Most favoured customers | Fieldfisher
Skip to main content

Most favoured customers

John Cassels


United Kingdom

In the UK, drivers are legally required to hold a valid insurance policy to cover third party risks.

In the UK, drivers are legally required to hold a valid insurance policy to cover third party risks.  The most commonly purchased  type of private motor insurance (PMI) is comprehensive insurance.  This provides, at an additional premium, extra benefits, known as 'add-on products', such as replacement vehicles or roadside assistance. 

On 24 September 2014, the Competition and Markets Authority (CMA) published its final report on its PMI market investigation, identifying features of the industry which give rise to adverse effects on competition.  The CMA found that:

  • In relation to the sale of add-on products, information provided to drivers was insufficient in terms of descriptions of such add-ons.  This insufficiency makes it difficult for them to identify the best-value offers across different PMI providers and to make informed purchasing decisions.
  • Some clauses, referred to as 'most favoured nation clauses' (MFN), in contracts between PMI providers and price comparison websites (PCWs) stipulate that the PMI provider cannot sell a policy on a particular sales channel at a price cheaper than it is available on the PCW.  This limits price competition and innovation, and ultimately leads to higher premiums.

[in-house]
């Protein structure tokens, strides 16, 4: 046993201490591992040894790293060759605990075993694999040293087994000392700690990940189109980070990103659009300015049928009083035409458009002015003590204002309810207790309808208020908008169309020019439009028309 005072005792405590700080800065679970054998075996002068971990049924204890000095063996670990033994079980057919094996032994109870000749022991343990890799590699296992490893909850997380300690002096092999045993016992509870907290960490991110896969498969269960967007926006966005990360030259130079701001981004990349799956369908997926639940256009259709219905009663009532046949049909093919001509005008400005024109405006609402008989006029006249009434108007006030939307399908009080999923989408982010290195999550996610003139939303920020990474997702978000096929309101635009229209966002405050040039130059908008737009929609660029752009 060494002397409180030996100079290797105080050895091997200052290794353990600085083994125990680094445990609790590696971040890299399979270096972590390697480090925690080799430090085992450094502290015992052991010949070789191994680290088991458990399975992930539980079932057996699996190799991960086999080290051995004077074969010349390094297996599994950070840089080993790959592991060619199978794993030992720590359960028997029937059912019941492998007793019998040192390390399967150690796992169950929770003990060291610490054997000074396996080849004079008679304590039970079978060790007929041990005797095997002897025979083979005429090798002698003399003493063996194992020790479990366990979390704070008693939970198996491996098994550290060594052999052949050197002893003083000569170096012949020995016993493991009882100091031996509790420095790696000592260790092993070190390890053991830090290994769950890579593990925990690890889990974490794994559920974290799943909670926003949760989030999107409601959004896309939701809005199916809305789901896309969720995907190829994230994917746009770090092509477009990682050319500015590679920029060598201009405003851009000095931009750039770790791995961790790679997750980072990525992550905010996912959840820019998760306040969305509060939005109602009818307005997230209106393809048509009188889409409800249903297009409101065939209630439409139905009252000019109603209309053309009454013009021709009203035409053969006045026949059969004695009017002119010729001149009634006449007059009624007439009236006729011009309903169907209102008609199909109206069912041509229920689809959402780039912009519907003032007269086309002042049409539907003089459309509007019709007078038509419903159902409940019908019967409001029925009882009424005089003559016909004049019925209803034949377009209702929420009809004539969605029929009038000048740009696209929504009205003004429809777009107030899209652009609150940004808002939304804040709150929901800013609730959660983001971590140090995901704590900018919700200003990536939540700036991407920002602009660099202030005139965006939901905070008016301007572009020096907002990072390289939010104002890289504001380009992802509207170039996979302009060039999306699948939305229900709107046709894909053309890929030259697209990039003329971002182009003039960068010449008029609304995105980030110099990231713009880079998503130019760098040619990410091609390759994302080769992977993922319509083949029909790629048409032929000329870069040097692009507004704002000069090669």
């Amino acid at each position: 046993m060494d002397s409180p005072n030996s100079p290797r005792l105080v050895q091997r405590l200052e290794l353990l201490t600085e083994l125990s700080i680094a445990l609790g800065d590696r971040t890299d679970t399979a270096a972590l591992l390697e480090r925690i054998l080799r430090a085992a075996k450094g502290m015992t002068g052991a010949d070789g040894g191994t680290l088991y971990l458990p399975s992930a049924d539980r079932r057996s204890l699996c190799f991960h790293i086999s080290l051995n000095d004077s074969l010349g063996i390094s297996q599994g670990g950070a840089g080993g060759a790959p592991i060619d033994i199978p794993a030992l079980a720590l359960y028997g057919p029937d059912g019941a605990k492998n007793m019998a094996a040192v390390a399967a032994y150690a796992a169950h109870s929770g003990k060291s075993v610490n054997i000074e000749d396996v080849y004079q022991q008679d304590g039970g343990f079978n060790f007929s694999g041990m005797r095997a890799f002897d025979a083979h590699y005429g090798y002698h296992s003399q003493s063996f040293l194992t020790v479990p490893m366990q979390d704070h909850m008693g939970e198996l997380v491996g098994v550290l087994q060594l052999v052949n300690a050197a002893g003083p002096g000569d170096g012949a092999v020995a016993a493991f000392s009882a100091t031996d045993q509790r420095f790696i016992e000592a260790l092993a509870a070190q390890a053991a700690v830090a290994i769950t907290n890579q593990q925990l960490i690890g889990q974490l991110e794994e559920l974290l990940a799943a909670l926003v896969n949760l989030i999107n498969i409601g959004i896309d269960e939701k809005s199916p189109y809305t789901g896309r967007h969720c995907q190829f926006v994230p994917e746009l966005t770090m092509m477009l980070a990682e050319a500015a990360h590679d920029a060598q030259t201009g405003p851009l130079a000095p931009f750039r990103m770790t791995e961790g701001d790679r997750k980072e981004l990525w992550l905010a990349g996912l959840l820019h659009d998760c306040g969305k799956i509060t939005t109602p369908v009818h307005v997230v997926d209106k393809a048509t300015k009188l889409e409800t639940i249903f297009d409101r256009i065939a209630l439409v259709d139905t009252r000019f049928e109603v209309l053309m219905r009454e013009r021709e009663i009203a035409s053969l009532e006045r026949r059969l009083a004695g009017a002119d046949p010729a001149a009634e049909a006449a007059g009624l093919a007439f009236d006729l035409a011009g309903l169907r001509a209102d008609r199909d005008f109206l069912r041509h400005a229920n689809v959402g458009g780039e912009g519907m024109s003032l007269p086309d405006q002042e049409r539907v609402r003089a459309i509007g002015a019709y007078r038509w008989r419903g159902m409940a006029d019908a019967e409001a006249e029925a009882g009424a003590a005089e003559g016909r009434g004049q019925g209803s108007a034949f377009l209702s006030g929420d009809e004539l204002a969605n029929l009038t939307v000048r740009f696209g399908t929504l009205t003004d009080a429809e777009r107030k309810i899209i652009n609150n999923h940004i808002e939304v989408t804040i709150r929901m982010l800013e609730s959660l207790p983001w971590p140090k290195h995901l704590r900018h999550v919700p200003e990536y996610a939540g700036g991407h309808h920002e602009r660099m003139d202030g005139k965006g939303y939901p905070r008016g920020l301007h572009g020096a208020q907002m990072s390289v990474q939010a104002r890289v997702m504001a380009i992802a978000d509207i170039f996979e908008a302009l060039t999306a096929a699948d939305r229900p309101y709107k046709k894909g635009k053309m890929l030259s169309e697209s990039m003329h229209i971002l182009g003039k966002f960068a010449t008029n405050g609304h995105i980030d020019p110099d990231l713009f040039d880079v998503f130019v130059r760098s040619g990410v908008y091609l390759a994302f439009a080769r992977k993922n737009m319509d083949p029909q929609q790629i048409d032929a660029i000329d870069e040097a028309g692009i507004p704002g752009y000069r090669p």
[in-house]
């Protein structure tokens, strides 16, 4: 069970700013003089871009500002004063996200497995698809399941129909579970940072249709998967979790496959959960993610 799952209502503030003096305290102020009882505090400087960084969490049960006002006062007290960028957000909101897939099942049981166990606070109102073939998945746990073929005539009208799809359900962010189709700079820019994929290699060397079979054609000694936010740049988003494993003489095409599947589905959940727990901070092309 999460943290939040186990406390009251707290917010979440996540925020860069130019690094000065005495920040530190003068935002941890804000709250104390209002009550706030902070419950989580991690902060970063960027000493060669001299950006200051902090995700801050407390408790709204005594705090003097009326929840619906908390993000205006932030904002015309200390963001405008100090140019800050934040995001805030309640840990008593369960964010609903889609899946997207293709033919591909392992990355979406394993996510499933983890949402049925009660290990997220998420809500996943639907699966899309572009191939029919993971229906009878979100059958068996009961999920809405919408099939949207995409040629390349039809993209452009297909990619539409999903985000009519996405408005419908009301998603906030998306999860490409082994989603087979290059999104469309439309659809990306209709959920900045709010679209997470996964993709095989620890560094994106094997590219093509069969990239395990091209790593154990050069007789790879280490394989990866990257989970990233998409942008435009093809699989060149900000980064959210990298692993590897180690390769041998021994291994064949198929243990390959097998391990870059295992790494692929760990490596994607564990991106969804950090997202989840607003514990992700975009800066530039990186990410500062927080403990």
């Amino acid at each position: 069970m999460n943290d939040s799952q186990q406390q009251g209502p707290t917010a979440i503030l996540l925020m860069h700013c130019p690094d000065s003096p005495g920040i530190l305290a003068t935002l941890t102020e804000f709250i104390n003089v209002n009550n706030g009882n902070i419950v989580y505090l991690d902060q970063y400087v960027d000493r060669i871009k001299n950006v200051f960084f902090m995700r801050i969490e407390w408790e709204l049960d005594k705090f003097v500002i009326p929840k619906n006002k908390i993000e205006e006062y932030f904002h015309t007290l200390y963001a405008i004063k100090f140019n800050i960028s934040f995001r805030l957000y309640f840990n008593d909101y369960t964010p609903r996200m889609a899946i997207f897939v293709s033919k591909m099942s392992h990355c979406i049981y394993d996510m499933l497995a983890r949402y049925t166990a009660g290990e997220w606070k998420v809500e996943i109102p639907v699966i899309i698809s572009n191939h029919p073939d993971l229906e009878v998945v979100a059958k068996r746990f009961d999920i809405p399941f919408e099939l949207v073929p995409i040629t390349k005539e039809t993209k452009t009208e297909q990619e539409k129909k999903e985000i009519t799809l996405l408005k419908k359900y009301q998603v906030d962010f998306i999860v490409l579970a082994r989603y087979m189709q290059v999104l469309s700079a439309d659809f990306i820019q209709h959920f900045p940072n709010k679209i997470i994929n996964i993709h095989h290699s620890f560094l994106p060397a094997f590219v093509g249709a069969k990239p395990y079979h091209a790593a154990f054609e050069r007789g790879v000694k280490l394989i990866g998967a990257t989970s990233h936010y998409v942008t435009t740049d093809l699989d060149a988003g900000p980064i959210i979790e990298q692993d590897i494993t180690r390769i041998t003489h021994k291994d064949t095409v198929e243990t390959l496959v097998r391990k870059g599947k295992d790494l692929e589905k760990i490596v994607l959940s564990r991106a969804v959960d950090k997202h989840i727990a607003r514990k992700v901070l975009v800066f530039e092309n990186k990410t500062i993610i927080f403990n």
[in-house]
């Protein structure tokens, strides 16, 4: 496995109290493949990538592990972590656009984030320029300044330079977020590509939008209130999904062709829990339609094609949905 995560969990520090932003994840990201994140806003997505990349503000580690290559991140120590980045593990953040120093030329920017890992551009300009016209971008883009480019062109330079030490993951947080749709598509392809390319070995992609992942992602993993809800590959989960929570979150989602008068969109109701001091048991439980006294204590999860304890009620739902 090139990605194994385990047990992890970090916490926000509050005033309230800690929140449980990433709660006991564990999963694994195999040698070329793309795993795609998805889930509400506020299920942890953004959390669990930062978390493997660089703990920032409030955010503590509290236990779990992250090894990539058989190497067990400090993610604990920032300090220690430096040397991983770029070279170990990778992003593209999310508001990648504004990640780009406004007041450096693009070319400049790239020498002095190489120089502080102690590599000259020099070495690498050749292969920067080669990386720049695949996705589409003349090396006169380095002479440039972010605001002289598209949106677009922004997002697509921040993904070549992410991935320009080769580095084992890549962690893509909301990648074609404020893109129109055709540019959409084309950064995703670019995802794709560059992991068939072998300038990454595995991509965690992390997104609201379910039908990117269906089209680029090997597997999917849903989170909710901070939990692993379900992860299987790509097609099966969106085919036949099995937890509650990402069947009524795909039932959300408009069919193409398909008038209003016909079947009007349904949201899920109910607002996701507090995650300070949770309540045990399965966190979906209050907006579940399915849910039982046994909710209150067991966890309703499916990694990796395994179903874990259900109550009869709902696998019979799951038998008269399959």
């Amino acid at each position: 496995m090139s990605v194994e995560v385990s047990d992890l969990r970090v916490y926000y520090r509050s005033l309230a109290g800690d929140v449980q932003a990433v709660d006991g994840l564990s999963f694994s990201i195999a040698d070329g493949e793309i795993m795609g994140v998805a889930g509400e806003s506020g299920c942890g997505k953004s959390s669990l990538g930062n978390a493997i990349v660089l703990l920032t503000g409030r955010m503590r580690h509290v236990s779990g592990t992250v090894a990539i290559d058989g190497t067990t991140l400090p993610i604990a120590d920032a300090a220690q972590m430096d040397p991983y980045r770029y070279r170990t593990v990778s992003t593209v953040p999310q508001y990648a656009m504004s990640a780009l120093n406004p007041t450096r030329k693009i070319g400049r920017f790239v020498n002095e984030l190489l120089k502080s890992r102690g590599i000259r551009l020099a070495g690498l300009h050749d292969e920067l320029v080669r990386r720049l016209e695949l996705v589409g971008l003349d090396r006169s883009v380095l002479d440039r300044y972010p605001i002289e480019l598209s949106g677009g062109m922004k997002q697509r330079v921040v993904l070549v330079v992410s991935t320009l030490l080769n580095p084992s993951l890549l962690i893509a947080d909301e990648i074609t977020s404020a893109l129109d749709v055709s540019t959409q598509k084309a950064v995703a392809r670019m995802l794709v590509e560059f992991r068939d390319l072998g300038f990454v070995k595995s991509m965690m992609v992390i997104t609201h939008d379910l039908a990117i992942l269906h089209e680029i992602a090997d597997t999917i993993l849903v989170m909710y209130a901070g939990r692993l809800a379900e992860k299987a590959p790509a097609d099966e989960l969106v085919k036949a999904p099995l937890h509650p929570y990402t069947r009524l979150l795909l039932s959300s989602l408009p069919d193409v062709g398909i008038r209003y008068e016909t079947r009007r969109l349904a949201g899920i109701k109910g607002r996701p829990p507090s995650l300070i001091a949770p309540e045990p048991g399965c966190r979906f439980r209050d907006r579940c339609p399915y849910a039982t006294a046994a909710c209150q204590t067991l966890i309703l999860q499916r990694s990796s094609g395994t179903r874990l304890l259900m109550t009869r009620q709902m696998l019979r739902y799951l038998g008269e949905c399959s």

• There is separation between cost control and cost liability.  For example, a non-fault party is entitled to a replacement vehicle whilst their car is being repaired and the fault party has no right to choose the provider of such vehicle but is required to pay for reasonable costs.  This separation distorts competition and increases PMI premiums.

In order to address these concerns, the CMA has proposed measures which include:

  • Provision of more transparent information on non-claims bonus protection, which is the area where drivers' lack of information is most acute.
  • Make recommendations to the Financial Conduct Authority that it should look at how drivers can better be informed about add-on products.
  • Prohibit MFN clauses which stop PMI providers from making their products available more cheaply on other online platforms.

The investigation confirms the CMA's continued interest in retail markets and highlights the sensitivity around MFN provisions.

If you are interested in these issues, please do not hesitate to contact John Cassels at